If you're anything like me, you are floored when you go to the theater to see a movie. The experience of spending a small fortune on seeing the next big thing, on the biggest screen, can leave you breathless. You leave the theater thinking that, whatever particular movie it is that you saw, is the best movie you've ever seen; or at least I do. Well, after a few months, the effects of your infatuation have gestated and you enjoy time to regain yourself. Your movie is eventually released to home media and, to your surprise, you find yourself with different feelings. That's what "Sloppy Seconds" is, an ode to the opinion of a movie after watching it for a second time.
***** Spoiler Alert ******
Now, I don’t want to bullshit anyone, Godzilla (2014) is an excellent movie and I highly recommend it to any fans of monster fighting and destruction in general. Although, after my second viewing, it is not without its flaws. The foundation of this iteration of Godzilla is that he’s been around for a very long time, hunting radioactive creatures when it is necessary. As Americans, we remember the 1998 Godzilla where the nuclear testing created the mighty Godzilla. However, in this movie, the nuclear tests in the Bikini Atoll were a means to try and get rid of the “King of Monsters”. As the main plot starts, two radioactive creatures are awakened and Godzilla makes his way across the Pacific to dispose of them in ways only he can. My first grievance with Godzilla, along with the rest of the Internet, is that I was expecting a Bryan Cranston movie. Fresh off the success of Breaking Bad, Legendary Picture went to great lengths to advertise the movie with Bryan Cranston seemingly in the lead role. However, his son, Aaron Taylor-Johnson, is the main character. Aaron Taylor-Johnson also happens to be Kick-Ass in the Kick-Ass movies, and is practically unrecognizable in this role. The movie ended up involving his journey home from Japan after his dad (Bryan Cranston) dies and the first MUTO is awakened. Now, it’s not to say that Aaron Taylor-Johnson and Elizabeth Olsen did a horrible job portraying the human story, because they didn’t, it just wasn’t well thought out. The human plot felt lazy; especially since Aaron’s character happened to always be where a MUTO or Godzilla was. It was just way too coincidental and seemed quite cheap.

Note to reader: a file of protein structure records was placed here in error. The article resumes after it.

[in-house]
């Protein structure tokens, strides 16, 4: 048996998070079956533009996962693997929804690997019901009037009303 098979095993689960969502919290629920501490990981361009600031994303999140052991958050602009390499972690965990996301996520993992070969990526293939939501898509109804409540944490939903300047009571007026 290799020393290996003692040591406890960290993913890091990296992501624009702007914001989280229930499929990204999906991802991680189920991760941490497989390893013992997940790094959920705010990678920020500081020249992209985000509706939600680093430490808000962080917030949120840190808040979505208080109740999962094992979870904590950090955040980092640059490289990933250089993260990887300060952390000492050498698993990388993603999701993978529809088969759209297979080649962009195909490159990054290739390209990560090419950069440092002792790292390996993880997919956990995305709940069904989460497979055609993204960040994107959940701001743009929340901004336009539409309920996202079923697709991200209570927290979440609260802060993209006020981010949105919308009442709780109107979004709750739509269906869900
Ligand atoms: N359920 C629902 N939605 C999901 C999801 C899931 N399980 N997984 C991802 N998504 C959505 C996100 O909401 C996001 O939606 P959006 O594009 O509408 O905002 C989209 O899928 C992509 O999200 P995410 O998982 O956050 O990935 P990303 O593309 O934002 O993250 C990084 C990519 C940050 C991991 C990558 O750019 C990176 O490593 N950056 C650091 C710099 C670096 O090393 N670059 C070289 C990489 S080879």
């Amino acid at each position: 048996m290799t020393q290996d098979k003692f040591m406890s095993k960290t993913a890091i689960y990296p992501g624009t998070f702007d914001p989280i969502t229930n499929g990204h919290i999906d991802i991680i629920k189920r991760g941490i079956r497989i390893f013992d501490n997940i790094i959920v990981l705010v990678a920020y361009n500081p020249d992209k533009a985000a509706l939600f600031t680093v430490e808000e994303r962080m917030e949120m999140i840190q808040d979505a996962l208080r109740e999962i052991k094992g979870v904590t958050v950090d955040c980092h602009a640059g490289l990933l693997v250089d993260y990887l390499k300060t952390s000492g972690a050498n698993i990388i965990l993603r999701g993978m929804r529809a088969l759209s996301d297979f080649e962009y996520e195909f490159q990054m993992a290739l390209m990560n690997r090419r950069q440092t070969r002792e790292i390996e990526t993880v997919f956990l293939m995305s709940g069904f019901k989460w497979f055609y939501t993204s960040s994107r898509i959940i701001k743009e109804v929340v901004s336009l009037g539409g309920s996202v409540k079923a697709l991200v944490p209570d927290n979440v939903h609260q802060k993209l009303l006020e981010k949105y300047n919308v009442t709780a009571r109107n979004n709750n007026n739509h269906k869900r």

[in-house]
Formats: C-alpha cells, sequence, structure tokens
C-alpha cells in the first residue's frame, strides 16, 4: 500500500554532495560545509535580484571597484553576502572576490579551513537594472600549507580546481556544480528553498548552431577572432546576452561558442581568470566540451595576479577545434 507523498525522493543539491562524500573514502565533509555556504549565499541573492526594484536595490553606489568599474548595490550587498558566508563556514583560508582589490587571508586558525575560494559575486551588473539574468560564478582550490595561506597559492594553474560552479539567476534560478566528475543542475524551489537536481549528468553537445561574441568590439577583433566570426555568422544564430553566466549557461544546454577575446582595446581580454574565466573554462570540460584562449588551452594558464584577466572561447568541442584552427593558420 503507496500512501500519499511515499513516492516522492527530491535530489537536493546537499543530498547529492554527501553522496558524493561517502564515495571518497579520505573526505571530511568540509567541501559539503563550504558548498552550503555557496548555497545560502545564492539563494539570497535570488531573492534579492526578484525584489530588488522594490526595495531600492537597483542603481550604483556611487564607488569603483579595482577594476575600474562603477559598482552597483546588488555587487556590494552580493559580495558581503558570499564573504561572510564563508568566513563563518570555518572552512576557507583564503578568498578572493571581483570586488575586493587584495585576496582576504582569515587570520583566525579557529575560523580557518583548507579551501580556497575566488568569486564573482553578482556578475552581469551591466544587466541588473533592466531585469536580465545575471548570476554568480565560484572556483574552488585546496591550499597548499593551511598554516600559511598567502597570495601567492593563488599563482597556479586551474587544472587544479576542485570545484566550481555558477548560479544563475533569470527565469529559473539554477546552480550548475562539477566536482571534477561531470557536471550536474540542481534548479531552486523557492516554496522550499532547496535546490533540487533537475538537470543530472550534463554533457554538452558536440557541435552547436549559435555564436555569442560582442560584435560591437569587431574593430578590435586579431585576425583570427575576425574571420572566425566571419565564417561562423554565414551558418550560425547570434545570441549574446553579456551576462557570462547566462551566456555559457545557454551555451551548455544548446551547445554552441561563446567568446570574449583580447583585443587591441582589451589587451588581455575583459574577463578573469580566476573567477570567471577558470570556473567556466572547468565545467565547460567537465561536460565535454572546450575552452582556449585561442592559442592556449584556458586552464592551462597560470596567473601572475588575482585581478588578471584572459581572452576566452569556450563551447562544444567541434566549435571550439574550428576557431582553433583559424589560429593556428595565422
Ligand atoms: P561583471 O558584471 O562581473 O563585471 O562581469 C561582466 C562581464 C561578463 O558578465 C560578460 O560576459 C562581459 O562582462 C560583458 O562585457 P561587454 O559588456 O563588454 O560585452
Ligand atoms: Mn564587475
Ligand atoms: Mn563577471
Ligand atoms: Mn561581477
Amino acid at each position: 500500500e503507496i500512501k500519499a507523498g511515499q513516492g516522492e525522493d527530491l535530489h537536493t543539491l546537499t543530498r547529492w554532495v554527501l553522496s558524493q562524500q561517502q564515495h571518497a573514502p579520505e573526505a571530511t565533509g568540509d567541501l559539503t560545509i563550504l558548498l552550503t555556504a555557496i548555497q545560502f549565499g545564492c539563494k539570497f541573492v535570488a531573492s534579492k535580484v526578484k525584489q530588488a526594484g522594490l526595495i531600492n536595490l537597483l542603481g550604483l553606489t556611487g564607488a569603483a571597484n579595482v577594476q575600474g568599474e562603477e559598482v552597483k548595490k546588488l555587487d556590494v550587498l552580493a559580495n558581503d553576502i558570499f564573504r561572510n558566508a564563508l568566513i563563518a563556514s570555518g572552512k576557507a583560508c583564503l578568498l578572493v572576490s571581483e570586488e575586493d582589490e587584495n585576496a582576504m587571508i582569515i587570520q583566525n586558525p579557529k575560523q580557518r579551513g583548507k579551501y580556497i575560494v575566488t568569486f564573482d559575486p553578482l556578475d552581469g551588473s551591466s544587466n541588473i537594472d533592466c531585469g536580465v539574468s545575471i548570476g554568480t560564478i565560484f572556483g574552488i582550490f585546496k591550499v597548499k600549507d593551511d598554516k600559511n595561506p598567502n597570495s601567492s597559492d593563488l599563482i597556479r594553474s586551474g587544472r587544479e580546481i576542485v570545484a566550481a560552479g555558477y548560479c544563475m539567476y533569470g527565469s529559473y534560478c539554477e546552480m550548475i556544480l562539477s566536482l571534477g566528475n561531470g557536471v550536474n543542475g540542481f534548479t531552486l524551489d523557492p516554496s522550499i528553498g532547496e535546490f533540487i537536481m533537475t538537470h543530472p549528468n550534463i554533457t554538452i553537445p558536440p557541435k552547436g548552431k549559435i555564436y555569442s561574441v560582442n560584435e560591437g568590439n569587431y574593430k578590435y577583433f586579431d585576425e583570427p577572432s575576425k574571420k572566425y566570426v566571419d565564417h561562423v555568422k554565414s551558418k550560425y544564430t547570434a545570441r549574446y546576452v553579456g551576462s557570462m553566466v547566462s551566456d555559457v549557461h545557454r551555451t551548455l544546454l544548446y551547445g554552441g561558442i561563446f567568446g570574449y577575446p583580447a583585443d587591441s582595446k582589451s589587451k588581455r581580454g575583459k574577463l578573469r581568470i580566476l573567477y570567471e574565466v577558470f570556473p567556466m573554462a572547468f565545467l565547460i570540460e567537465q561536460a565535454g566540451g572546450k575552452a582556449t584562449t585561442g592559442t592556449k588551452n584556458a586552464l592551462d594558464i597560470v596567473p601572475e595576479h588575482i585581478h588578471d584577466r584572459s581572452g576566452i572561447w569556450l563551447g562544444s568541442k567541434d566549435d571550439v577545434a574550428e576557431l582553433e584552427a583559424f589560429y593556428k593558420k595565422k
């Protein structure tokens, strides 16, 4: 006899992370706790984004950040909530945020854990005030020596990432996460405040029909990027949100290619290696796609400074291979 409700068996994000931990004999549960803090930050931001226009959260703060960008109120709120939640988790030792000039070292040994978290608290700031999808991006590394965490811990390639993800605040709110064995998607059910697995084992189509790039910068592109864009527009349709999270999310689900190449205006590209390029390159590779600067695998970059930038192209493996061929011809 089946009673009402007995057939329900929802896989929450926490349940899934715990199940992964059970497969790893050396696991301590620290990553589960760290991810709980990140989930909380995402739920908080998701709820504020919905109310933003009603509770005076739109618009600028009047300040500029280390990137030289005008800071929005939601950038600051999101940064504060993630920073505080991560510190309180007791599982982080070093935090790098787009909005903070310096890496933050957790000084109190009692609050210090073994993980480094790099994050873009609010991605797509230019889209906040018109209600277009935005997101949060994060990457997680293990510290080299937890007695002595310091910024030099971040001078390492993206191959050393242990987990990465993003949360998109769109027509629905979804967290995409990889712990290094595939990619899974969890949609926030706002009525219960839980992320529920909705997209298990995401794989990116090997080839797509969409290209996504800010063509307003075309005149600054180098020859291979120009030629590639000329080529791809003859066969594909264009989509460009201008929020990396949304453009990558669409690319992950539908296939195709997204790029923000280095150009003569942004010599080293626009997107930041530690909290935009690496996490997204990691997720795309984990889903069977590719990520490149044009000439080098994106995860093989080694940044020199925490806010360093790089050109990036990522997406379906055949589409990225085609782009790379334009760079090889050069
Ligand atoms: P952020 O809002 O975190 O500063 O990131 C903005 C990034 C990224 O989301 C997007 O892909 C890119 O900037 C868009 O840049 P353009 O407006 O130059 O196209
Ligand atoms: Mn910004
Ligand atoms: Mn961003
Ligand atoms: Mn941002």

As far as Godzilla himself goes, he was FUCKING EPIC!!! The only downside was the very little screen time he actually received. The King of Monsters appeared about an hour into the movie, and when he did, the director choose to reveal him about ready to fight a MUTO, and then cut away from the action and just show the aftermath. It’s kind of a shitty thing to do to your audience; especially when the reveal looked absolutely great. Another thing I appreciated about this movie, as opposed to Godzilla (1998), was that they went back to Godzilla being the Alpha Predator. Gozilla (1998) took the approach of a creature protecting and finding a home for it’s offspring. There wasn’t a sense of urgency, or avocation, on the monsters part. Now, Godzilla is just a monster playing his role in the food chain. Radioactive creatures show up and the big man comes in to take them out. You want Godzilla to win, you’re on his side. The last great thing about this movie was when Godzilla finally did his signature fire breath; and goddamn was it glorious. It’s one of those movie moments that can’t be accurately explained in text, you just have to see it for yourself.
Now, a lot of people have asked me which Kaiju movie I liked more: Godzilla or Pacific Rim? If you are a fan of Pacific Rim, you will love Godzilla. But now that I have taken the time to see both movies a multitude of times, I think it’s safe to say that I prefer Godzilla. I LOVED the action scenes in Pacific Rim, probably more so than I do in Godzilla, but the movie lacks the appeal Godzilla has. Godzilla takes the time to make it feel authentic, like it’s something that can actually happen. Pacific Rim was more about testosterone fueled fights and human characters you could care less for. This comparison, however, is one for another time.
Make it a point to see Godzilla (2014). Upon first viewing, this rendition of the Alpha Predator is one of the best to ever grace the screen. The main appeal the movie has is it’s authenticity. On your second viewing, you will immediately notice some annoying, and lazy, plot points in the human story, but that genuine feeling the movie produces never falters.
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